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This Beauty Vlogger Revealed Her PCOS and Was Flooded with Support

Abbie Curls is a YouTube vlogger who posts daily about everything hair, from braids and headwraps to buns and cornrows. The 27-year-old, who is based in the United Kingdom, has also become an advocate for women with PCOS.

Ever since I started menstruating at 13, my periods were always irregular. This was not only inconvenient, because I never knew when it would show up, but worrisome. Most women who have regular periods are like, “Oh I wish I would not have a period for a whole year!” But I feel like having a period is a sign of being healthy and that your female reproductive organs are working the way they should.

I went to the doctor when I was 15 or 16 and was told to lose weight and go on the pill. No other explanations, just this is the only solution. My doctor made me nervous when he began to tell me about how not having a period for so long might increase my chance of cervical cancer, so I agreed to go on the pill. But I knew it was only masking the symptoms of whatever was causing my problems. Around the age of 18, I went off the pill and my periods were still irregular. Eventually, a blood test and an ultrasound scan showed that I had a resistance to insulin and multiple small cysts on both of my ovaries. I was diagnosed with Polycystic Ovary Syndrome (PCOS).  

The only suggestion they gave me was to go back on the pill, but I knew there had to be other solutions that didn’t involve masking the problem. So, I started to do my own research.

I know doctors don't know everything, but I asked questions that I thought would have easy answers after I received my diagnosis, and a lot of the time, my doctor was basically like, “Oh, we don't know.” The only suggestion they gave me was to go back on the pill. But I knew there had to be other solutions, so I started to do my own research. I immediately discovered a lot of information. The more I knew, the less nervous and scared I felt about my decision to treat my PCOS myself. I felt confident taking matters into my own hands. 

Throughout my research, I came across so many brave women who shared deeply personal accounts of their PCOS experiences online, especially on YouTube and Instagram. I found their posts more interesting and informative than just reading medical documents. I’d search “diet” and “PCOS” or “lifestyle” and then watch the videos or read the posts. If, for example, somebody said, “eat this to help with your PCOS,” I’d go back to Google and type in those foods and read more about them and their condition to this syndrome. I followed accounts of people who had PCOS themselves, but who were also qualified dietitians. They all talked about trying natural diet remedies rather than going down the medical route, which is the solution I preferred.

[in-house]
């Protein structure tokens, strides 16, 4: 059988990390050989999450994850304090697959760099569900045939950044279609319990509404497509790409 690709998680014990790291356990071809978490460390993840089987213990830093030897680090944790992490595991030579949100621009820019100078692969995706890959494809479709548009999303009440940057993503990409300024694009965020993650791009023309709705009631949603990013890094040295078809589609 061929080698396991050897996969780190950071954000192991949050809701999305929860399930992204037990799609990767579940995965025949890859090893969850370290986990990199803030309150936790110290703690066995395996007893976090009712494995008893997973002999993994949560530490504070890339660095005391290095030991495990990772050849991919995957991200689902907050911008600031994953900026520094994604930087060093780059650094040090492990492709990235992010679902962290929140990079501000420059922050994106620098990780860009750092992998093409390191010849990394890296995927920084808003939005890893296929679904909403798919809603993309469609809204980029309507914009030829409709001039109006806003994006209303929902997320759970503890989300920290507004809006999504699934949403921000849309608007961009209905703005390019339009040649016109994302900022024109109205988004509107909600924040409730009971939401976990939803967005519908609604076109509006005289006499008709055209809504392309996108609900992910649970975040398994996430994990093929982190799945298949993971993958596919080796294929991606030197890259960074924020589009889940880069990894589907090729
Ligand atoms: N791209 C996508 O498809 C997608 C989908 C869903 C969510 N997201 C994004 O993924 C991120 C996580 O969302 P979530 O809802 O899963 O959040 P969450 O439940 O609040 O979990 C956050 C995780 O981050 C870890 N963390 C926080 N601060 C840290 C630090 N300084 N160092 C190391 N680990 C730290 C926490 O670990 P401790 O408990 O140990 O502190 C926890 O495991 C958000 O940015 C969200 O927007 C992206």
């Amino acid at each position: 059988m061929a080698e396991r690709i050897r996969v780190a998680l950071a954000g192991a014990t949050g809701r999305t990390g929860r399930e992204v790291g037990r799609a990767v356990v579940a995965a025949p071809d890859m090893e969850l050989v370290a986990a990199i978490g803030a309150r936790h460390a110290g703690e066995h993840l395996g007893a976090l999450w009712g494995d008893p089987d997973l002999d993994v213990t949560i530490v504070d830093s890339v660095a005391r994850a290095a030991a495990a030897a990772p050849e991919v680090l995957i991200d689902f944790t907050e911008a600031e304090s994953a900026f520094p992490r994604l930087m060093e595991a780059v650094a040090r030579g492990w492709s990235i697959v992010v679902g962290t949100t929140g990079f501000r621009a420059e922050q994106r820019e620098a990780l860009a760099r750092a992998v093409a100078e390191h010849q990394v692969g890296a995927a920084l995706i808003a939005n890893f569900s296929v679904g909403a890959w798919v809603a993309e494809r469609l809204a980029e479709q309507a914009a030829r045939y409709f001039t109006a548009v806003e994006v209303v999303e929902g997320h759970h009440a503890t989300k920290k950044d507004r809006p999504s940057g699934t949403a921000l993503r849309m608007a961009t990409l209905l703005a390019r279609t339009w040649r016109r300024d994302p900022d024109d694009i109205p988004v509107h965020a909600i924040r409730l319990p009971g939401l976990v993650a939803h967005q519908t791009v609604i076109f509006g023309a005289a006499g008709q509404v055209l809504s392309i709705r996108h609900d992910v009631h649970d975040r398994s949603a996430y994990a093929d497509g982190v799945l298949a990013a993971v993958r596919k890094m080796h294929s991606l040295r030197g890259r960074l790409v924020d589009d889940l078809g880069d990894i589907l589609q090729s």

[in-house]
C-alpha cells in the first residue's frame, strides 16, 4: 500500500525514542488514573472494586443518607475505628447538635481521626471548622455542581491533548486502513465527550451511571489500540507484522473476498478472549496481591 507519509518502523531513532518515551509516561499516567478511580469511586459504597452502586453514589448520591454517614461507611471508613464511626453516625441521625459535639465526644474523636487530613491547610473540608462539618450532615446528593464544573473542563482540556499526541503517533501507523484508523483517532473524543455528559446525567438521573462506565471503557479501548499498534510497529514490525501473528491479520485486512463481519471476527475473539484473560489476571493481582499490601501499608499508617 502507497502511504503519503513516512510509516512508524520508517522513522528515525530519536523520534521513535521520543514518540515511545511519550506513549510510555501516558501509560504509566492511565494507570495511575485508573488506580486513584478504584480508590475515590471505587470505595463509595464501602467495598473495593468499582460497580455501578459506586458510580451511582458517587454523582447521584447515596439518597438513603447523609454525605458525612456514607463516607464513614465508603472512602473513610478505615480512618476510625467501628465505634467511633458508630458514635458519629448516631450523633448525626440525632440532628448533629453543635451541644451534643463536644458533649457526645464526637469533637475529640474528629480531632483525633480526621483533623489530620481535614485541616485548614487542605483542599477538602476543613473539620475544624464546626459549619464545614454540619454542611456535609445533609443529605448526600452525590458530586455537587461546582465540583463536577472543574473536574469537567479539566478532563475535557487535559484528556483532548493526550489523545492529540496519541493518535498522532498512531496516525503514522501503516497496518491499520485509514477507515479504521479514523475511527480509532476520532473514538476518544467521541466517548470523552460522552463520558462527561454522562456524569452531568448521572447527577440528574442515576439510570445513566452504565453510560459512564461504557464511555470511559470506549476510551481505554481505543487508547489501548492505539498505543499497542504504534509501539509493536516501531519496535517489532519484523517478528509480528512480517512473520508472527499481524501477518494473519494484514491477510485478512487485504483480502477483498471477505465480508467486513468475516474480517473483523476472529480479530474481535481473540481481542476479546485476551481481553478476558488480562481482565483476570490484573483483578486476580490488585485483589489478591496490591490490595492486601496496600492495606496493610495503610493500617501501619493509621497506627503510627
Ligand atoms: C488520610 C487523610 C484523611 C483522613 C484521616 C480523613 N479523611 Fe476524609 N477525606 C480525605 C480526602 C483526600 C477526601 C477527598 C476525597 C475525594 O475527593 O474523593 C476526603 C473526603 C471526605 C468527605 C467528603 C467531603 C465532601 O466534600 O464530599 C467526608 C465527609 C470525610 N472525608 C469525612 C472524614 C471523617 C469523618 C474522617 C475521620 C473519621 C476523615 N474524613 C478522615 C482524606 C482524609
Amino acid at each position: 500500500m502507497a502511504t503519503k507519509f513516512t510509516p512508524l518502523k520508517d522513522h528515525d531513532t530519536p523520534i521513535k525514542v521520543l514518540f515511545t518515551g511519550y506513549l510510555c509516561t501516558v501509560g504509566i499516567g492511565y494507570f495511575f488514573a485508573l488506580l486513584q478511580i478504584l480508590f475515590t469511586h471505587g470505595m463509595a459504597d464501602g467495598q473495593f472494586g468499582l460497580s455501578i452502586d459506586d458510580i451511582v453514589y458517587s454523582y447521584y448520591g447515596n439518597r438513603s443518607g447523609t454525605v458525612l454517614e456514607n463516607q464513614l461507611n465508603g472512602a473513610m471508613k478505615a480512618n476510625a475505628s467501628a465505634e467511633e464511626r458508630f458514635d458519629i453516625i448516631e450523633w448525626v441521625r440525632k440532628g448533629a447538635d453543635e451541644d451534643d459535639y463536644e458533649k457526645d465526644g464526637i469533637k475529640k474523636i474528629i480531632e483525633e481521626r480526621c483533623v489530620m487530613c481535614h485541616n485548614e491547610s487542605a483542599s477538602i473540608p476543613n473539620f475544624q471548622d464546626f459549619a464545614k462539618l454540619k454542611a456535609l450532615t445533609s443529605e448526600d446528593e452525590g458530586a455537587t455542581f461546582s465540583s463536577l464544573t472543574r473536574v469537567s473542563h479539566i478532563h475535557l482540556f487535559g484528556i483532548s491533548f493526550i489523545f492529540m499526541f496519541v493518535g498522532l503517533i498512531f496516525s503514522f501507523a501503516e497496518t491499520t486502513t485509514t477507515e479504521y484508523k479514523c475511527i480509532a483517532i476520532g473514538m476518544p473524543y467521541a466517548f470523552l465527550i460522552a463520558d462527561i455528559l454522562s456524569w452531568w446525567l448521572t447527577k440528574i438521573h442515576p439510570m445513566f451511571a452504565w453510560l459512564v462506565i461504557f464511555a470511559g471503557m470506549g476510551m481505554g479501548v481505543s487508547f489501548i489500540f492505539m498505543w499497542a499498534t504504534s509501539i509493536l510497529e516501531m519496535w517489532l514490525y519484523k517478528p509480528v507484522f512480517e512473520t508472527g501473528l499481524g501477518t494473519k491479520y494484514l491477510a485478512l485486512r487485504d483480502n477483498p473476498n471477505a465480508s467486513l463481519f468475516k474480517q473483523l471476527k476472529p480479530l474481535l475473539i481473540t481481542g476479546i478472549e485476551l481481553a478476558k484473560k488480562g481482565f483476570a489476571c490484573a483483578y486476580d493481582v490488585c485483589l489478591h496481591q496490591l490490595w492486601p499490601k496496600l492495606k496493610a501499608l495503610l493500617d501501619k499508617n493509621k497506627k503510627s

“The first line of defense against PCOS is modification of diet and exercise. I typically recommend a Mediterranean style diet along with 150 minutes per week of cardio. This is part of the treatment paradigm for PCOS, a hormonal imbalance due to infrequent or absent ovulation. Strict attention to skin care is incredibly beneficial for acne, one of the cardinal symptoms of PCOS.” – Dr. Alyssa Dweck, ob-gyn and medical advisor to Veracity

Through a lot of trial and experimentation, I found a diet that has helped with my symptoms. I now include really high-fiber and high protein foods in my diet. I try to eat things that help regulate my blood sugar levels to reduce the need for as much insulin. Fiber, protein, and certain carbs help with that. I eat loads of different types of seeds — chia, pumpkin, flax. I also cut out dairy, which was hard because I love cheese so much!

Another thing that I've changed is the way I exercise. When you have PCOS, you have an imbalance of hormones in your body, which can be further affected by certain types of exercise, especially cardio when your heart rate goes up really quickly. For somebody without PCOS that isn't a problem, but for someone with it, it can be an issue. I learned the best type of workout for women with PCOS is more slow-paced, weight training, which wasn’t terrible news for me. I hate cardio, and much prefer weight training! I haven’t cut out cardio completely – I just know my limits now.

The shift was gradual, which was hard because you want to know straight away whether the changes you're making are working. But you have to stick with them for a long time before you can tell. I would make one or two changes and keep with them consistently for three months. If nothing was working, then I’d try something else and wait another two to three months. It was a journey, and I still experience ups and downs. Even now, I sometimes might go eight weeks without a period, but for the most part, mine now comes more regularly. It's not perfect, but I'm now regular enough that I feel healthy and that things are working as they should — all without having to be on the pill.  

When I first decided to start sharing my PCOS story on Instagram, I was definitely scared, mostly because the only thing I spoke about before was hair! For me to suddenly be talking about periods felt strange. But I was really surprised by the positive response I received and the amount of people who I discovered are struggling with the same problems. As soon as people started commenting and sharing their own stories, the embarrassment and the awkwardness I felt faded away. That encouraged me to learn more so that I could share more. The most fulfilling thing is knowing that I can actually help somebody else through their own journey.

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